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My son will be in 6th grade in the fall. This was our first year of homeschooling. Overall, it has gone well. So much less stress than PS!

 

He needs serious help with writing. He hates the physical act of writing. However, he will not type, so writing it is. He needs to learn how to write good sentences, paragraphs, and eventually a simple essay or report. I have emphasized to him over and over that 6th grade WILL have more writing and he will have to do it. (I eased off this year and we did many things orally to help with the adjustment to homeschool and decrease meltdowns as he was going through some medication changes.)

 

Right now the only non math writing he does are the two sentences required for EM Daily Language review and an occasional sentence in Nancy Larson Science. He seems to have trouble spelling, but has no problem identifying misspelled words or incorrectly used homophones. He is good with punctuation.

 

Is the a gentle, gradual writing program that has worked for your child with HFA? My only requirement is that it needs to be secular or easily secularized.

 

Thanks in advance.

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He is definitely does not have dysgraphia. Subject interest has only a mild effect on enthusiasm. I have considered Dragon Naturally Speaking, but would like to try a gentle writing program first.  Thanks for your response!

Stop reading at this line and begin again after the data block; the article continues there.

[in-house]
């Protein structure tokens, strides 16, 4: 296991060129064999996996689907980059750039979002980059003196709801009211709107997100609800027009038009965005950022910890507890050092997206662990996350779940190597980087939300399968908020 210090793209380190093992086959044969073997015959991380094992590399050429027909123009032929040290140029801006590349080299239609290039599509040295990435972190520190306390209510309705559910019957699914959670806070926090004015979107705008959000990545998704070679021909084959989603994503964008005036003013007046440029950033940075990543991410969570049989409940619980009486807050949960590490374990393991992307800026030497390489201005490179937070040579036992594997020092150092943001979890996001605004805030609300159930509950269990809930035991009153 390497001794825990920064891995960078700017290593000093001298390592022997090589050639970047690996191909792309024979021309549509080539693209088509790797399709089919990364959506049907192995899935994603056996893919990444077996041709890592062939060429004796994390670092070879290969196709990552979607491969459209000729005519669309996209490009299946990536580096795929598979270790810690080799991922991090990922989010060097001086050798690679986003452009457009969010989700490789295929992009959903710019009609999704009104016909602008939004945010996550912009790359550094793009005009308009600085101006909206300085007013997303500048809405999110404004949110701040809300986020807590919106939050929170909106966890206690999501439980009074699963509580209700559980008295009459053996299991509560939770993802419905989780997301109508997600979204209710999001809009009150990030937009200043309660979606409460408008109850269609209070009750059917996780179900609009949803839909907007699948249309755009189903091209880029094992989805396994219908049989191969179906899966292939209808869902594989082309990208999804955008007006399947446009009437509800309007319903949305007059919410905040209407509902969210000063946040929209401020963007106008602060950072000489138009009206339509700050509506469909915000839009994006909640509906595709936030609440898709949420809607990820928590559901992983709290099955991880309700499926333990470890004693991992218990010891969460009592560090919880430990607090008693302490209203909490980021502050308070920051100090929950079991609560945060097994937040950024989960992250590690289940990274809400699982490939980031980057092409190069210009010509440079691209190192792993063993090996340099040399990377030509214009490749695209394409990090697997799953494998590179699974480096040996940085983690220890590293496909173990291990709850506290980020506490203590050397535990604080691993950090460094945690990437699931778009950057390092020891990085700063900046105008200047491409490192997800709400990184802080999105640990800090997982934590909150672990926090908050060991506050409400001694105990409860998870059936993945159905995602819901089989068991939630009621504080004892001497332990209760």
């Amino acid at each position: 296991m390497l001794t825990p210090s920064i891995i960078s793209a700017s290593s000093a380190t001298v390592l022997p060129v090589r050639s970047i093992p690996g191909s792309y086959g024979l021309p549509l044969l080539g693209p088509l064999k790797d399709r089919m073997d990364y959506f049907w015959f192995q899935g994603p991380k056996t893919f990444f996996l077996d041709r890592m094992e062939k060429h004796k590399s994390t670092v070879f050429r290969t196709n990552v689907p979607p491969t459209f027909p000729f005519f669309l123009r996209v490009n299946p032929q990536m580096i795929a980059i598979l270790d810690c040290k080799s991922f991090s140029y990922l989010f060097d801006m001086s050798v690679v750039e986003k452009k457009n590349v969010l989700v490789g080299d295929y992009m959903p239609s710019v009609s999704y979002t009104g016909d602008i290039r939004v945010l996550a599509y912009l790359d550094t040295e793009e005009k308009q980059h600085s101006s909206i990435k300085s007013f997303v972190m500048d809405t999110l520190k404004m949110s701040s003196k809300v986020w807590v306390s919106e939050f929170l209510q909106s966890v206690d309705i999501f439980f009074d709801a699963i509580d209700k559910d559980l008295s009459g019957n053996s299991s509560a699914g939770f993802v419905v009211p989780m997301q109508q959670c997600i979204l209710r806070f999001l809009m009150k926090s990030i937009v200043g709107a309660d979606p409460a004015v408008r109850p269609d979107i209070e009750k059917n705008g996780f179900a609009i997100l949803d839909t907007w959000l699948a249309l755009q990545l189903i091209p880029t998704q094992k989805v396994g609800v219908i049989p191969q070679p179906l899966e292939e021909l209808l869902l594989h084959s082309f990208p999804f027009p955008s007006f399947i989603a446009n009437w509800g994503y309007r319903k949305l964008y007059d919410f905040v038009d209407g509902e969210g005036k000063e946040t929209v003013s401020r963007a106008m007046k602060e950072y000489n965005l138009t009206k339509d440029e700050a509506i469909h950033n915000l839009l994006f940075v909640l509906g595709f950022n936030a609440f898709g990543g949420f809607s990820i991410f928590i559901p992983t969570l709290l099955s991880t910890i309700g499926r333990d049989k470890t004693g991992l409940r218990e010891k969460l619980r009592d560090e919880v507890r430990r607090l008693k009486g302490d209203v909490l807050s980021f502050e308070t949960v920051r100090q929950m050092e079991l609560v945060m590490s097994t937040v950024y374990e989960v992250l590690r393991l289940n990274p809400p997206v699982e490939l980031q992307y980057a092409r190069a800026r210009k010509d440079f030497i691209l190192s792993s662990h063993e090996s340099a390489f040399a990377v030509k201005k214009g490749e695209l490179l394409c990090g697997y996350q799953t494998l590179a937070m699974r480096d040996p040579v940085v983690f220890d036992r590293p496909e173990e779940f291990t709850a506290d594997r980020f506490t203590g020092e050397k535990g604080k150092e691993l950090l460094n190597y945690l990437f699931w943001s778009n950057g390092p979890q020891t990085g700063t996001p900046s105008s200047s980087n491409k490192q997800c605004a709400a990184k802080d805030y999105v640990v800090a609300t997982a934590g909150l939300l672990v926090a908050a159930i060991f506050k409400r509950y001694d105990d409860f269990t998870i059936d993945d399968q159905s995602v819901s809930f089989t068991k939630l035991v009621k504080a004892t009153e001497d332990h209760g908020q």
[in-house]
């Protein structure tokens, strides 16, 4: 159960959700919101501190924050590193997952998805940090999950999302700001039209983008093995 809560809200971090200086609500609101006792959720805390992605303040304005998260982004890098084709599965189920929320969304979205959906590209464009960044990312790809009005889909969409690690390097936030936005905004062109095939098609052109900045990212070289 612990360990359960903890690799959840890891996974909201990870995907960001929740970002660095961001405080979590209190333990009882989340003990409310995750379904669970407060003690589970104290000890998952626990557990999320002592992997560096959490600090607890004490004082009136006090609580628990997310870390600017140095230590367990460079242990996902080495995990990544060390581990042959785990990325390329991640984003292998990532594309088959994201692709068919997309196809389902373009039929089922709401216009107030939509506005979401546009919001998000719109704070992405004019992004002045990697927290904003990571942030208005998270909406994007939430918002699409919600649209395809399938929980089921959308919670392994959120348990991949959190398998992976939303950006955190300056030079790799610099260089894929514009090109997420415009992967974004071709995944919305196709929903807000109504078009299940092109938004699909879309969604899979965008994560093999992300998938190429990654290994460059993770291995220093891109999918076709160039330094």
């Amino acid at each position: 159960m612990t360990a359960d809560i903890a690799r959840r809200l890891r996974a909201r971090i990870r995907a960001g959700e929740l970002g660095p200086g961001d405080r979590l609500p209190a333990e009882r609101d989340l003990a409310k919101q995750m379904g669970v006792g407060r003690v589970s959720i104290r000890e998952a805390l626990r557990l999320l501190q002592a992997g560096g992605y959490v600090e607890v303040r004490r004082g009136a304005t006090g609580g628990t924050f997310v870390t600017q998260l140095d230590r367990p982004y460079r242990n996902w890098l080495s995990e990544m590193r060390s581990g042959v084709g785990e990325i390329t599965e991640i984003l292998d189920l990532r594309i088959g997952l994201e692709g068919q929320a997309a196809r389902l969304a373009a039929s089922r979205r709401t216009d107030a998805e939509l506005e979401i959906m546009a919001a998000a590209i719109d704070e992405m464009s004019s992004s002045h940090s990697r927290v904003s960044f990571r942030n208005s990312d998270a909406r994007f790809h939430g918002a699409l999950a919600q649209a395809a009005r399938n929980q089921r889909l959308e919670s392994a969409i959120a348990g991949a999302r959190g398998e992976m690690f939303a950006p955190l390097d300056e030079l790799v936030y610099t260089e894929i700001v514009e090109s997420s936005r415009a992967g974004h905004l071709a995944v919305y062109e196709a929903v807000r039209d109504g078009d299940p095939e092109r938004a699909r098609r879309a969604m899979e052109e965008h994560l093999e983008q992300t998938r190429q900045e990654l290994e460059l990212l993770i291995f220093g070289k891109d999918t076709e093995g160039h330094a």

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I borrowed a copy of Teach Me Language by Sabrina Freeman for a while last year.  I think I remember it had a section on writing.  I got some good ideas from it, from other sections, I was not really looking at the ideas for writing. 

 

It was written or co-written (iirc) by a woman who wanted to help her daughter with HFA. 

 

It is something I think is a possibility for my son in the future. 

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One suggestion I heard about (but haven't had the chance to try) is using 6 traits writing, but only focusing on 1 or 2 traits at a time.

 

We also had a fantastic experience with R&S Grammar & Comp. I used it a year behind. They do a great job of breaking down writing into simple steps.

 

ETA: I think you could secularize the R&S curric. by altering any sentences you found objectionable. I did that on a few occasions and it was pretty easy.

 

I've also considered trying IEW and Kilgallon, but I don't know how gentle they are.

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IEW with Fix-It Grammar (new version).  DVDs help the parent and the student.  Everything is built up incrementally.  I highly recommend both for a struggling writer (although there are many great programs out there).

 

 If he truly hates the physical act of writing and struggles with writing, are you absolutely certain he does not have dysgraphia? Have you had him assessed by a qualified tester?  What are his specific struggles with writing?